These refugees are desperate to get to Canada. Butt he wait is almost 4 years long
A woman who fled Syria three years ago says ongoing immigration delays mean her life is at risk every day as she desperately waits to come to Canada.
Nour and her friend, Fouad, escaped from Syria to Lebanon in 2019 with hopes of coming to Canada. Fouad had serious heart problems and was waiting to come to Canada for treatment.
Nour remembers the night when Fouad sent a WhatsApp message saying he hoped his refugee application would be expedited.
“A day after that text, he died,” Nour said.
“Fouad used to say he’ll go to Canada and bring me there. Now, I’m just afraid that I’m not going to make it to Canada but to where he is.”
We are using only Nour’s first name to protect her safety. Nour connected with us from Lebanon with the help of a translator.
The 37-year-old gay woman had submitted her refugee application to the federal government on May 25, 2020. She said the processing time was 24 months then. According to Immigration, Refugees and Citizenship Canada’s (IRCC) website, the current processing time for refugee applications from Lebanon is now 46 months long. And some immigration experts say the process seems to favour applicants in certain countries over others.
“Forty-six months is just horrible. My life is getting wasted. I’m shocked by the delay, depressed and losing hope that I’d ever leave Lebanon,” Nour said.
It was reported earlier this month that with nearly 1.8 million immigration applications in IRCC’s backlog, there are ongoing delays. Federal officials attribute the backlog to the pandemic, saying ongoing international travel restrictions and limited operational capacity overseas has created barriers.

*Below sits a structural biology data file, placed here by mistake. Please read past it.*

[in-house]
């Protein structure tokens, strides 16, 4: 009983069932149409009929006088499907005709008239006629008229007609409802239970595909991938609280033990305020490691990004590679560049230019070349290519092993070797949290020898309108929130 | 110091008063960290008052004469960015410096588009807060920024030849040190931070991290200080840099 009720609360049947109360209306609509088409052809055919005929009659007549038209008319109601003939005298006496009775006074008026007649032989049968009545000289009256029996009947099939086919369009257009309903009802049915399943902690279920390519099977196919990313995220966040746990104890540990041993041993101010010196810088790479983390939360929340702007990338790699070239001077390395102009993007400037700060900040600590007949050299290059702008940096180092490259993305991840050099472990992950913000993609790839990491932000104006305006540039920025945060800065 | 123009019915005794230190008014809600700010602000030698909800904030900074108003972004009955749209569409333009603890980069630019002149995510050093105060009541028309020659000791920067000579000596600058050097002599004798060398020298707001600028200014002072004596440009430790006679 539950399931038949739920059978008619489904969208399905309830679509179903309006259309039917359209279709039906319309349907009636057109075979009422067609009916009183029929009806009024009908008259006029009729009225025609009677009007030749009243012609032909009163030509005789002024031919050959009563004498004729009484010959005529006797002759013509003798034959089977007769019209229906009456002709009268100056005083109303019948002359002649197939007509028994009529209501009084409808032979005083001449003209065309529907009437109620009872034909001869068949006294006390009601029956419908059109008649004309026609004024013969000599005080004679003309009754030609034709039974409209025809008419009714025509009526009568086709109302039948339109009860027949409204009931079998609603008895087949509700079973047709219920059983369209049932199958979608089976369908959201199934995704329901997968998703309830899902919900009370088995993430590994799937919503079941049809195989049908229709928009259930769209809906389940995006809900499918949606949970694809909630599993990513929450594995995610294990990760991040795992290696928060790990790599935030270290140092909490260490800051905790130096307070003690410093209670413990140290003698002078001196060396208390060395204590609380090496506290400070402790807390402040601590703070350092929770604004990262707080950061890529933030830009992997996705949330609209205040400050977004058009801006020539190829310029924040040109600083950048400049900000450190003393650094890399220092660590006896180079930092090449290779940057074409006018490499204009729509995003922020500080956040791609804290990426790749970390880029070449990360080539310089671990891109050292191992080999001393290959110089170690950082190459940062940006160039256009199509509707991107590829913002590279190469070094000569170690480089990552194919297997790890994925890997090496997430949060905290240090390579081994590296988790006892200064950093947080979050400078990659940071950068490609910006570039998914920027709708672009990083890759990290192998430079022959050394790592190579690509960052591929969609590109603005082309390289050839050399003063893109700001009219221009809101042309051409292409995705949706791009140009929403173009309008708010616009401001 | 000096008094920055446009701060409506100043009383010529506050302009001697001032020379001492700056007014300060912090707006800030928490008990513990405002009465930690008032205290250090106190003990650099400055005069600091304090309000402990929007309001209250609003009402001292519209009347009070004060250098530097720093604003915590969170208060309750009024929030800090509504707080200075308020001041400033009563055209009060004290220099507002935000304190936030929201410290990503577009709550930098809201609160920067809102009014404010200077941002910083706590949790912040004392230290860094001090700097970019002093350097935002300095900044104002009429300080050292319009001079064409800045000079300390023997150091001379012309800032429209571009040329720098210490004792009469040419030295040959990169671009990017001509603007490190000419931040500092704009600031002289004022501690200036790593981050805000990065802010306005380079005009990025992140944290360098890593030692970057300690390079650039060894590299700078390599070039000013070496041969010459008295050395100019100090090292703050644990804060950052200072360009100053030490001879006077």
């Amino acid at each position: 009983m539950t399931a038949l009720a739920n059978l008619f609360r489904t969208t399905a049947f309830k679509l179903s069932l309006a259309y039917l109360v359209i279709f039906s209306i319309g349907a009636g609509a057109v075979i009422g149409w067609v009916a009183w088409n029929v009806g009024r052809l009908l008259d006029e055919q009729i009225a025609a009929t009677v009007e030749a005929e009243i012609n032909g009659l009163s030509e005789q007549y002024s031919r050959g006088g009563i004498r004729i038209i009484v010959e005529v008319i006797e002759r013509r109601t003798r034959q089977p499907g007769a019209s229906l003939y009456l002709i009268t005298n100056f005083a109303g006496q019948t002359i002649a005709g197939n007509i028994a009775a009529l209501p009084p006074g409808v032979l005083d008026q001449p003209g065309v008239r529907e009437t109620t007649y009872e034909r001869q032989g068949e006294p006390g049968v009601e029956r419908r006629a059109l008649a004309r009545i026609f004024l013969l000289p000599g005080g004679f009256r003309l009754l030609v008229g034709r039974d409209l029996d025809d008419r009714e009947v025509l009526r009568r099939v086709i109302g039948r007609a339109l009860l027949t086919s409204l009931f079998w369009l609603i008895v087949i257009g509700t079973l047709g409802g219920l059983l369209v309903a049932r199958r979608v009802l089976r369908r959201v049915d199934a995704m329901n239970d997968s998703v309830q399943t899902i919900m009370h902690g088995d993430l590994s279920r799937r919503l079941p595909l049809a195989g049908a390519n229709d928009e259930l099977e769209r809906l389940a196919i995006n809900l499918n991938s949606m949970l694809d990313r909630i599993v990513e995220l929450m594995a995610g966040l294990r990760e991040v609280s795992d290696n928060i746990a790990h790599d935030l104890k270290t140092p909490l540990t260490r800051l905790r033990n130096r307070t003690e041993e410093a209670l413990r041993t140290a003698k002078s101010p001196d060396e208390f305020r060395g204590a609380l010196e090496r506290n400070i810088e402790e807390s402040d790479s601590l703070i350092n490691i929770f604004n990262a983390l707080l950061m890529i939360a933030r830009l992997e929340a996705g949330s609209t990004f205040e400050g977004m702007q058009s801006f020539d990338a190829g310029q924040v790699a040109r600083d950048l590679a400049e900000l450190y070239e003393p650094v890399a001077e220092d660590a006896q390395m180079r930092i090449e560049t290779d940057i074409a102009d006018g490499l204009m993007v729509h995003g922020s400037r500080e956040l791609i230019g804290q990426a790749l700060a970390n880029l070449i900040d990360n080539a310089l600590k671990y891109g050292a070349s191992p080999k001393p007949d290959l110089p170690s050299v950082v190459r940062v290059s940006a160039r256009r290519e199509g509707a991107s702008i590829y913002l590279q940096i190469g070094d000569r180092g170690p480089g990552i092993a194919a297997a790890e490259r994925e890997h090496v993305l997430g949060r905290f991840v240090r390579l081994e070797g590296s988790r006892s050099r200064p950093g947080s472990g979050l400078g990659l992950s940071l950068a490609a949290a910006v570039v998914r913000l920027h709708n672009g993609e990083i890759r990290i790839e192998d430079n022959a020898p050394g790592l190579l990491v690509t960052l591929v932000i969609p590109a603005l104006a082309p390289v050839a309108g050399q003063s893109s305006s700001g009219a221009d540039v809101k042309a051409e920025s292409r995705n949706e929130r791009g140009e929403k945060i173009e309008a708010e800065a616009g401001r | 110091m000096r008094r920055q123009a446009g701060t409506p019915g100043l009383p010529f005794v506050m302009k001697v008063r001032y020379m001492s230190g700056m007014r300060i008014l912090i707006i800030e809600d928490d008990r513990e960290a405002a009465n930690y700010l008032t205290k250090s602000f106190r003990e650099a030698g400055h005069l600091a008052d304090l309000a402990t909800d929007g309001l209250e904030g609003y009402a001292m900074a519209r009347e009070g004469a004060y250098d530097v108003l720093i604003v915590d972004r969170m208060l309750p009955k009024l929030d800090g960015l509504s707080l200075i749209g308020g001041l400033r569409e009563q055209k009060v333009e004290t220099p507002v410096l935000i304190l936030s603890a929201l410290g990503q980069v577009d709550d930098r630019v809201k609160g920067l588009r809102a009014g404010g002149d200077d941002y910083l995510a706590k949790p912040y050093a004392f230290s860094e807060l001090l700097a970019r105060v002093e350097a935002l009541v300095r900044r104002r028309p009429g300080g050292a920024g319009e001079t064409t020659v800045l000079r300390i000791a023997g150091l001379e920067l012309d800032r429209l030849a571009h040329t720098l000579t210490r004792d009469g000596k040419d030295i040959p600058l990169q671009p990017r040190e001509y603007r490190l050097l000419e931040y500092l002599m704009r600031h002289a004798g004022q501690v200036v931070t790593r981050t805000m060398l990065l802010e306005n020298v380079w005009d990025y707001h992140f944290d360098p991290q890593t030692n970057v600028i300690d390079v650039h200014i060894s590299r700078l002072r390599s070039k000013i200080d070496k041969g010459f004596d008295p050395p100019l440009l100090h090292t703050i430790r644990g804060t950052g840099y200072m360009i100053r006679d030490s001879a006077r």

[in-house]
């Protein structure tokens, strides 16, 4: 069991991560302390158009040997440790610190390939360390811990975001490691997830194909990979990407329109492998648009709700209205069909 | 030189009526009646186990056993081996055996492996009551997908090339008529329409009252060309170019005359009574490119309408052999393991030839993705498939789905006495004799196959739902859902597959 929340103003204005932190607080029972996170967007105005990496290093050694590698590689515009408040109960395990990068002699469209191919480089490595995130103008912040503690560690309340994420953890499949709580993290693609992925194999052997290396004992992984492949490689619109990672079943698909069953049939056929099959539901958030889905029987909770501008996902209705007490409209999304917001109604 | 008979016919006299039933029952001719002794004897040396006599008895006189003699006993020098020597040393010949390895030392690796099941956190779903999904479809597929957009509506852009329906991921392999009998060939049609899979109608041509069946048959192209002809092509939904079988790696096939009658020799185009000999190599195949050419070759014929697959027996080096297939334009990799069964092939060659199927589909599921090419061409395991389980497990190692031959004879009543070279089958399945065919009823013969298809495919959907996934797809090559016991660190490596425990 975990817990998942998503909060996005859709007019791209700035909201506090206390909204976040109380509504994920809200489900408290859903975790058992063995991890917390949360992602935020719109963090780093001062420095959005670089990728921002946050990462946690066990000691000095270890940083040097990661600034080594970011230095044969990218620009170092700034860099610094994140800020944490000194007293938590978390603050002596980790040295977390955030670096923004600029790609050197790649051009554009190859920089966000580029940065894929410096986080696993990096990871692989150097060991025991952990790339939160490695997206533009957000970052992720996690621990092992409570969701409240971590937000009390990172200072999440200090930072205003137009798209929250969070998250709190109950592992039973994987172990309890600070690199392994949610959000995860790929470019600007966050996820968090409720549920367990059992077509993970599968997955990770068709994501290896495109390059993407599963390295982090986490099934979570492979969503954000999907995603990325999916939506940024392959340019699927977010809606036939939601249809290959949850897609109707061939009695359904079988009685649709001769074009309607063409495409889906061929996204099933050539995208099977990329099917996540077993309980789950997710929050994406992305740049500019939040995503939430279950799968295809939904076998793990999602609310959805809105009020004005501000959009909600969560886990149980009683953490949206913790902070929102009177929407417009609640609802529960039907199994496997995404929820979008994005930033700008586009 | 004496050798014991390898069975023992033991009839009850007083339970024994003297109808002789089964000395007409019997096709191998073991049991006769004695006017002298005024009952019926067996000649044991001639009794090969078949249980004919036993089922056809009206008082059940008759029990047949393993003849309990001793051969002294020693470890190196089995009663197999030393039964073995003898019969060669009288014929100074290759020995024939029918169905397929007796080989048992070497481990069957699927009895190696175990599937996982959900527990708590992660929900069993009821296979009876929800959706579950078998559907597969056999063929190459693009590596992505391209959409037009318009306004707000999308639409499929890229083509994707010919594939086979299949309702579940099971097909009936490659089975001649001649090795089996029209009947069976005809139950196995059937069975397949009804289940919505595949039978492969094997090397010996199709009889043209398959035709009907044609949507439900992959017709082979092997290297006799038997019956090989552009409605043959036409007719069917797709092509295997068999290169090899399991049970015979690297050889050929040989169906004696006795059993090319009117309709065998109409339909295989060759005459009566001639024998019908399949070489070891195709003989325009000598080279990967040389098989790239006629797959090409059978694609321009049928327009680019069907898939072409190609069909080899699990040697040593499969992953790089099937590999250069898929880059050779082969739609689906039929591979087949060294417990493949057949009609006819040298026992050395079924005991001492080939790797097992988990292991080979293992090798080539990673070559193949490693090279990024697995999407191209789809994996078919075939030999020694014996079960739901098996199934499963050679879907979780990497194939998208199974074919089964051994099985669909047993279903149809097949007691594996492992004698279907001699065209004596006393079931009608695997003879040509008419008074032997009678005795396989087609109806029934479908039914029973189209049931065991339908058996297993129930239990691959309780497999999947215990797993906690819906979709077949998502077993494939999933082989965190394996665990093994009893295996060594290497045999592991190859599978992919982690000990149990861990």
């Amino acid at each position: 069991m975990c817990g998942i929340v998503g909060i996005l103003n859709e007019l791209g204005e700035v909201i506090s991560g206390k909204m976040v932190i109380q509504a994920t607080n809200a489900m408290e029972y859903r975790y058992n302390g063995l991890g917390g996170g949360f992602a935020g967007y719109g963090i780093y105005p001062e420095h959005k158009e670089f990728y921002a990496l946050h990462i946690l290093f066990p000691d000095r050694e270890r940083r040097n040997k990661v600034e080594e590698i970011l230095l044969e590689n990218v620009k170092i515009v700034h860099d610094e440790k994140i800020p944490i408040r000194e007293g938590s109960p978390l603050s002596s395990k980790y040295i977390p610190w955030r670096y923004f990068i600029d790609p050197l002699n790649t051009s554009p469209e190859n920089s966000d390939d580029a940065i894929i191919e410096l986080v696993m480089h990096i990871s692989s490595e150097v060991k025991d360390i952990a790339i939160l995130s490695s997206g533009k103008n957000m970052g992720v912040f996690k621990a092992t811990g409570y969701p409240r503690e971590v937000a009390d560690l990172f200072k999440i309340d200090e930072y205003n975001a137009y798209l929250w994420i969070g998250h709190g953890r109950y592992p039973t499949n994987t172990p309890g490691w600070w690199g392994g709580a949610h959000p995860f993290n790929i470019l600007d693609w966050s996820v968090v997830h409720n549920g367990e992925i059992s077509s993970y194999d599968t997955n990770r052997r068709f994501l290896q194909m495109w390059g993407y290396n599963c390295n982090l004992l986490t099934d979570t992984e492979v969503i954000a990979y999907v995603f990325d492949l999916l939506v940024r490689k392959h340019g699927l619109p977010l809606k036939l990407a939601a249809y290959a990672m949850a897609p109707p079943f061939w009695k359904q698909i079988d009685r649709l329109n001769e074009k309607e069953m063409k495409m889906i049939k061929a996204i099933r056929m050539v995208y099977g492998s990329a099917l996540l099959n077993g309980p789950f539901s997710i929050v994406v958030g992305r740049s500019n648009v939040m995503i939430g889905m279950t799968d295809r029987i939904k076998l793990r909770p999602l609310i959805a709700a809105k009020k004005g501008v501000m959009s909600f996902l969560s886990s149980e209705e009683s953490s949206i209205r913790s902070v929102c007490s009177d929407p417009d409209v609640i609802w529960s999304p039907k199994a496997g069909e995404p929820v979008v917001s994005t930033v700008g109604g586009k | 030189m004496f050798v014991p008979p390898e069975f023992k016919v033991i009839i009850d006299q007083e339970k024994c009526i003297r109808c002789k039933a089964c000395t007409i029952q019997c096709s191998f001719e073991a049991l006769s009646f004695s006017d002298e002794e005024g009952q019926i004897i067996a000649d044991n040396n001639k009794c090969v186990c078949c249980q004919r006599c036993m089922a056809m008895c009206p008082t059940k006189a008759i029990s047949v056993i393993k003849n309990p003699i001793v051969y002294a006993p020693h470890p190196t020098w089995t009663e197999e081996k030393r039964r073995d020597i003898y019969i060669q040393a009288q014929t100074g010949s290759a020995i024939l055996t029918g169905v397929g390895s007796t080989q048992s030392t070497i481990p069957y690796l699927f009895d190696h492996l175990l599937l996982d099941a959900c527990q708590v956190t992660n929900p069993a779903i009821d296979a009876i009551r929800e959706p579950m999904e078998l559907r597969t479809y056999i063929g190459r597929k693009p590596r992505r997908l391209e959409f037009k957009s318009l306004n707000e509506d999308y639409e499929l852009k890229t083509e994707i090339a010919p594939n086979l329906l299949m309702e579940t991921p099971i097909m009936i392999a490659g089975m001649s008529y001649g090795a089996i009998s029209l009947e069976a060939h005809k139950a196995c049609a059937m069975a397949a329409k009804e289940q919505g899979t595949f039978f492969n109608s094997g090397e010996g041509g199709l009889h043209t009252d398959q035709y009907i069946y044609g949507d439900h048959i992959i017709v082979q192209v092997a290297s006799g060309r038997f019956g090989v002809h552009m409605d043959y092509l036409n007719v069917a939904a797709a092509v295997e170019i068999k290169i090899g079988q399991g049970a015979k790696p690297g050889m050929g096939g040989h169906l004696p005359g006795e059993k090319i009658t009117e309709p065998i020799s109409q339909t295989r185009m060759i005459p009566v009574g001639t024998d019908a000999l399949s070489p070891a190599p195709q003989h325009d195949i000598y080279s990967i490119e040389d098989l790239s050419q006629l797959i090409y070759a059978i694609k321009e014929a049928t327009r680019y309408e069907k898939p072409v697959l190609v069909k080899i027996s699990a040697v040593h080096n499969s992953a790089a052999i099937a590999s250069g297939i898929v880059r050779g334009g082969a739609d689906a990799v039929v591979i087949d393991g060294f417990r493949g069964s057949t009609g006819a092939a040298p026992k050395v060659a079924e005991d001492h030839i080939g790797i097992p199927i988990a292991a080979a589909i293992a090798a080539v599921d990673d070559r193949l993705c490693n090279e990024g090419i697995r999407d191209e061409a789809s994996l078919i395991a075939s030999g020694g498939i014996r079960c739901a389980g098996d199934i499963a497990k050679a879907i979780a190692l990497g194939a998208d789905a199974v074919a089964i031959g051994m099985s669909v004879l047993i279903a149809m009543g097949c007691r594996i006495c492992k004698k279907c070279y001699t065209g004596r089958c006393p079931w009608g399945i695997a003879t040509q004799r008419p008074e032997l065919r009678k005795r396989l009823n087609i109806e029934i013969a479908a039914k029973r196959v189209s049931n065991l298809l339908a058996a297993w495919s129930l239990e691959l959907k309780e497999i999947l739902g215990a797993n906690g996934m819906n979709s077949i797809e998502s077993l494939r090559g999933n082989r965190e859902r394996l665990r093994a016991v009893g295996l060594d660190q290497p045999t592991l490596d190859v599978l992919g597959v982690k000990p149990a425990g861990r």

According to the IRCC, as of Dec. 15 Canada has 114,046 refugee applications — 41,619 government-assisted and 72,427 privately sponsored refugees — that are yet to be processed. The number has increased by 1,654 applications since Oct. 27.
In an email statement, IRCC said Canada has resettled more than 12,000 refugees between March 2020 and Aug. 2021.
As a privately sponsored applicant through Capital Rainbow Refuge, a group that sponsors LGBTQ refugees, Nour had hoped the process would be faster as her safety’s at risk.
Safety at risk
Nour was recently harassed by a policeman who forcefully took her contact details.
“He started calling me to blackmail for sex. I took the courage to block him,” she said. “But I’m afraid to walk down the street. I cannot change my house as nobody rents [to] us easily.”
Nour’s partner is diabetic and does not receive any medical aid in Lebanon. Consequently, her mental health is deteriorating. Nour shared those concerns with the Canadian embassy.
“Their answer was cold and almost a denial. There’s no way to contact the IRCC regarding any updates,” she said.
“It’s frustrating but I’m hopeful that someday I’ll be visible, safe and free.”
Lisa Hébert, board chair at Capital Rainbow Refuge, said the group’s requests to expedite Nour’s case have been declined twice by IRCC.
“Canada used to expedite cases but now it seems that we’ve to have more than death threats. Having active attacks is almost like not quite enough,” she said.
For a queer man attacked by three men in Turkey, Hébert sent in pictures of his bruises and wounds after a homophobic assault in August. She was informed the government will expedite the case, but the applicant is still there.
“He was quite suicidal after that, and hasn’t gone out since then as those men are aware of his address. Canada should be responsive to vulnerable cases but we’re not seeing that,” she said.
Hébert said the delays are causing harm to LGBTQ refugees when they already are at risk and face threats from community or governments since they are considered “illegal as refugees.”
“Inadequate and uneven processing time has been an issue for years,” she said.
In an email, IRCC acknowledged the ongoing delays and said it has improved technology and digitized its operations.
“Ongoing international travel restrictions, border restrictions, limited operational capacity overseas and the inability on the part of clients to obtain documentation due to the effects of COVID-19 have created barriers within the processing continuum. This hinders IRCC’s ability to finalize applications, creating delays that are outside IRCC’s control,” the department said in its statement.
“We know that some applicants have experienced considerable wait times with the processing of their applications, and we continue to work as hard as possible to reduce processing times.”
Process remains arbitrary
Arsham Parsi, executive director of the International Railroad for Queer Refugees, said close to 60 refugees are stuck in Turkey. He said the whole process took hardly a year prior to the pandemic.